Boss battles are of a new breed in Sonic Rush and an exciting aspect of the gameplay. They utilize the game's 3D engine to deliver bosses that attack from all sides, even while Sonic's movements remain limited to 2D. Still, they are similar to standard Sonic bosses in that you must attack Eggman's ship (though it is now housed inside a bigger robot boss) and deliver a direct number of hits in order to defeat it (usually six.) The bosses are creative, but one boss is fought a second time during the game (with a couple of minor upgrades.)
Perhaps the continually most disappointing aspect of the game is that the zone names, like in the Sonic Advance series, are mostly terrible. Some of the most flagrant offenders are the Huge Crisis Zone, and worst of all, the Night Carnival Zone. (Genesis gamers will easily remember the Carnival Night Zone from Sonic the Hedgehog 3. Worst, Sonic Team had a decade to improve on the formula, and didn't even come up with anything half as inventive as the original Carnival Night Zone.) All things considered this is a minor point, but one that will gnaw at the subconscious of any longtime Sonic fan.
The graphics are the real star of the show here. Although they borrow heavily from the style designed for the Sonic Advance series on GBA, characters and environments are actually rendered in 3D, and not simply lifted from GBA. Everything is bright and vibrantly colored. Only during boss battles and other areas where the game gets a close-up of the characters and their surroundings do things start to look a bit blocky, but that's even minor.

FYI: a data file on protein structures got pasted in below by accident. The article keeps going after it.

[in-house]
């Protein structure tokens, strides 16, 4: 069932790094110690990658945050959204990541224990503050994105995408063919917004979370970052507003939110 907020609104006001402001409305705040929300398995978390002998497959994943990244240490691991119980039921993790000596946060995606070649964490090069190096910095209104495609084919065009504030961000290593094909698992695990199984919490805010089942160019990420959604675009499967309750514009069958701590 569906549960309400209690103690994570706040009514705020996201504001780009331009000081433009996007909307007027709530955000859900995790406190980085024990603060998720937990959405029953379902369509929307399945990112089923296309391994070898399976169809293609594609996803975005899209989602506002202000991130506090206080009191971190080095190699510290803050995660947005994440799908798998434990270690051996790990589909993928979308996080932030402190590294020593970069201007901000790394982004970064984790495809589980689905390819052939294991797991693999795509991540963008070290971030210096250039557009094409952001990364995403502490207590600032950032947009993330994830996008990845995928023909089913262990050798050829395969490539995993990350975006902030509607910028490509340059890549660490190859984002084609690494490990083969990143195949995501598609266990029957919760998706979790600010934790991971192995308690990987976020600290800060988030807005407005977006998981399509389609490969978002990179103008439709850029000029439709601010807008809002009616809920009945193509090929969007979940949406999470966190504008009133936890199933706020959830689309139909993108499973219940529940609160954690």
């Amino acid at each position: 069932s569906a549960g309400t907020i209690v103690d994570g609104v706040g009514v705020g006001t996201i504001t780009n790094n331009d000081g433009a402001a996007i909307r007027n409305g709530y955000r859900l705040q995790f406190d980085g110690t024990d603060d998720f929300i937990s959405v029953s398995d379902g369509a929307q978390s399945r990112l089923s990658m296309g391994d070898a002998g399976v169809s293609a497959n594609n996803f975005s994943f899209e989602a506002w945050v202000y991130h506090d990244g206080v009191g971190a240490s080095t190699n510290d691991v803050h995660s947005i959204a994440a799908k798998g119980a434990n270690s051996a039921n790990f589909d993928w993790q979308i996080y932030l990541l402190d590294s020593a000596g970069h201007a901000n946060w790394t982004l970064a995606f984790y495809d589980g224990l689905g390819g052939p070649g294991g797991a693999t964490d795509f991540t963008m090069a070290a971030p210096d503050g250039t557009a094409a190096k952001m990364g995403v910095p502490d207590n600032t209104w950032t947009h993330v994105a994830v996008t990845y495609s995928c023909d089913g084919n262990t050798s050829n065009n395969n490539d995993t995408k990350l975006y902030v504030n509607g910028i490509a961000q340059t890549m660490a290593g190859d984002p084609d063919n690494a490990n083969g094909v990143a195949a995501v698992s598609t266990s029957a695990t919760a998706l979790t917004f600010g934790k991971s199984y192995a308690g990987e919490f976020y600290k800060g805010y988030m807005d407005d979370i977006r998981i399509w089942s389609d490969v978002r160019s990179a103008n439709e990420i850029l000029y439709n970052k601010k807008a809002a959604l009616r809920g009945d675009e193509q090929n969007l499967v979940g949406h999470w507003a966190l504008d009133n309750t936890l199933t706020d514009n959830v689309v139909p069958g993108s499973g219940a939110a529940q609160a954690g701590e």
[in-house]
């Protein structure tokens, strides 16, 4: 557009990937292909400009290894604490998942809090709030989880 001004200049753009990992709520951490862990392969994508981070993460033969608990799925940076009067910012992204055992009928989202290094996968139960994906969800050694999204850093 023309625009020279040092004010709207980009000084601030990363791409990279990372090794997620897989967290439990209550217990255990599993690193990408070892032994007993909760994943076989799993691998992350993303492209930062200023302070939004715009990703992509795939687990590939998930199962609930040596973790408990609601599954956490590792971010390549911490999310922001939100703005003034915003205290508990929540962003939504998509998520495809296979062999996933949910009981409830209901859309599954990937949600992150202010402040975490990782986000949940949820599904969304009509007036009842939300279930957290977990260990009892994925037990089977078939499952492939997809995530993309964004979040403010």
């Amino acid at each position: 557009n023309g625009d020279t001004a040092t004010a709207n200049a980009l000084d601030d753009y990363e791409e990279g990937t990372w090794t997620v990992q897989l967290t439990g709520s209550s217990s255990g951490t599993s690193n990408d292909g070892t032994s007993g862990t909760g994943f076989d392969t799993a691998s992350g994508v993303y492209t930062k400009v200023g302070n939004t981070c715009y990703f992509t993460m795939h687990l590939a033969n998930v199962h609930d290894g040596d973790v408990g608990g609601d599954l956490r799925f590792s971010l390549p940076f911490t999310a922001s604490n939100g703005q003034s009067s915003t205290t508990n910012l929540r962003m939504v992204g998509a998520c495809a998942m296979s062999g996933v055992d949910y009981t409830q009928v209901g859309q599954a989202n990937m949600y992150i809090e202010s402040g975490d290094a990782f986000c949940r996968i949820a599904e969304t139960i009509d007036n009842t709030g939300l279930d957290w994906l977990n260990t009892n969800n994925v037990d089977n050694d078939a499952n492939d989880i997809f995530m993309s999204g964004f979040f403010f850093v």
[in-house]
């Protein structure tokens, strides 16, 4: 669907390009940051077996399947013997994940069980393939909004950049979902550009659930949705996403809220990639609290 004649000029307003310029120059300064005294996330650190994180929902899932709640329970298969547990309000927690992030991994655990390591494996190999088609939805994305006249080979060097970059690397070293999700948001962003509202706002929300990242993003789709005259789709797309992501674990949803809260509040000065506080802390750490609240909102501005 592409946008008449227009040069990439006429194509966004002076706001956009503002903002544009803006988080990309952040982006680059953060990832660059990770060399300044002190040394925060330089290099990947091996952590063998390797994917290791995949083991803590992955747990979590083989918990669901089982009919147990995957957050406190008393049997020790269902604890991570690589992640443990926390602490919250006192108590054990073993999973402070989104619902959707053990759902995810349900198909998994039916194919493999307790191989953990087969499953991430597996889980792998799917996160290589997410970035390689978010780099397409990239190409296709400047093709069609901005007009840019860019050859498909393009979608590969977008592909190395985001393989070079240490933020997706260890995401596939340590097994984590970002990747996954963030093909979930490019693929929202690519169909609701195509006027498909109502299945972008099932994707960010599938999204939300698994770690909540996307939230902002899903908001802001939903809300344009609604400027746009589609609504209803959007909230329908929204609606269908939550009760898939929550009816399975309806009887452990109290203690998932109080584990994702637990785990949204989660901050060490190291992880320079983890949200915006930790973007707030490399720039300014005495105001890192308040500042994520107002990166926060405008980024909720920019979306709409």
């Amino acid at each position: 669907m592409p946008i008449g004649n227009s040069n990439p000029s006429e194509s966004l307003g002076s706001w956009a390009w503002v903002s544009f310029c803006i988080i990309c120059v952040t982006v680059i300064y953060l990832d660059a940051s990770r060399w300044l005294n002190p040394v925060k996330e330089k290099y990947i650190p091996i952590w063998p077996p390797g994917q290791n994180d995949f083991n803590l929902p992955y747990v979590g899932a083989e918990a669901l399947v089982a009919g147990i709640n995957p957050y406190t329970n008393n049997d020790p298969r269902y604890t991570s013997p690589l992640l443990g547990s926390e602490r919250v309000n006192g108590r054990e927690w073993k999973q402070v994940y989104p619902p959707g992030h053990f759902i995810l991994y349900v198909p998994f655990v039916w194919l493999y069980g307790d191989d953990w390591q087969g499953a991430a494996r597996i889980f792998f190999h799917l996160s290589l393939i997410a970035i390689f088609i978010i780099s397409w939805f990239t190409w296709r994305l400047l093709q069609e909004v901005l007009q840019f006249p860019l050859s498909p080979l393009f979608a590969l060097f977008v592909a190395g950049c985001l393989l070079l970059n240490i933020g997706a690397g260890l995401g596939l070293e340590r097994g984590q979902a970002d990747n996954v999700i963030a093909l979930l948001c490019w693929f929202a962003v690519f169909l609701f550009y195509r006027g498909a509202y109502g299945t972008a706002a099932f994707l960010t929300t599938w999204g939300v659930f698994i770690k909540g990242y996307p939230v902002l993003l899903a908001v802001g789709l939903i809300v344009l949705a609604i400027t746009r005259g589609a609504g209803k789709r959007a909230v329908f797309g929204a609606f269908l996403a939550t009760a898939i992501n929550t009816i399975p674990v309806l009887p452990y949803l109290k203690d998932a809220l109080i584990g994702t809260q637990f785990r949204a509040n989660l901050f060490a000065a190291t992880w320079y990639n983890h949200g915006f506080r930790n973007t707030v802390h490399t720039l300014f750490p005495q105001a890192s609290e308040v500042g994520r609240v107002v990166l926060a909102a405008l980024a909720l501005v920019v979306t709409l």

And nowhere is the game's "extreme" attitude more evident than in the background music. Gone completely are the sometimes-peaceful melodies that accompanied the less frantic zones in the Genesis games, all replaced by music you would sooner expect to find in a game based on Poochie (the proactive, in-your-face mutt from The Simpsons that joined the cast of Itchy & Scratchy for all of two episodes.) Not that this necessarily is a bad thing, but it certainly took me by surprise. A little variety can't hurt either, and Sonic Rush features none of that in the music department. Lots of classic sound effects are in play (nothing else would sound quite right in many cases) and voices are now provided by the voice actors from the Saturday morning Sonic X cartoon series. I personally prefer the voices just a little to the old ones, but it's a close call.
Replay value is mostly neglected, with Blaze's quest thrown in seemingly as an afterthought. Since there is no way to transform into Super Sonic (or Super Blaze, for that matter), the only reason you'll play again is just for the fun of it or to earn a higher ranking on the individual stages.
Sonic Rush is still a little too out there for me to appreciate as fully as the classic games on the Sega Genesis, but it is a big, big step in the right direction, with improved gameplay mechanics and greatly improved level design. There are still too many classic elements missing for it to go down in the record books with Sonic's early adventures, though. If you've ever liked any Sonic 2D platformer, including the Sonic Advance series, this is a good buy. It's also for anyone looking for a great game that doesn't entirely revolve around the touch screen. It's not for everyone, but I recommend at least giving it a good look.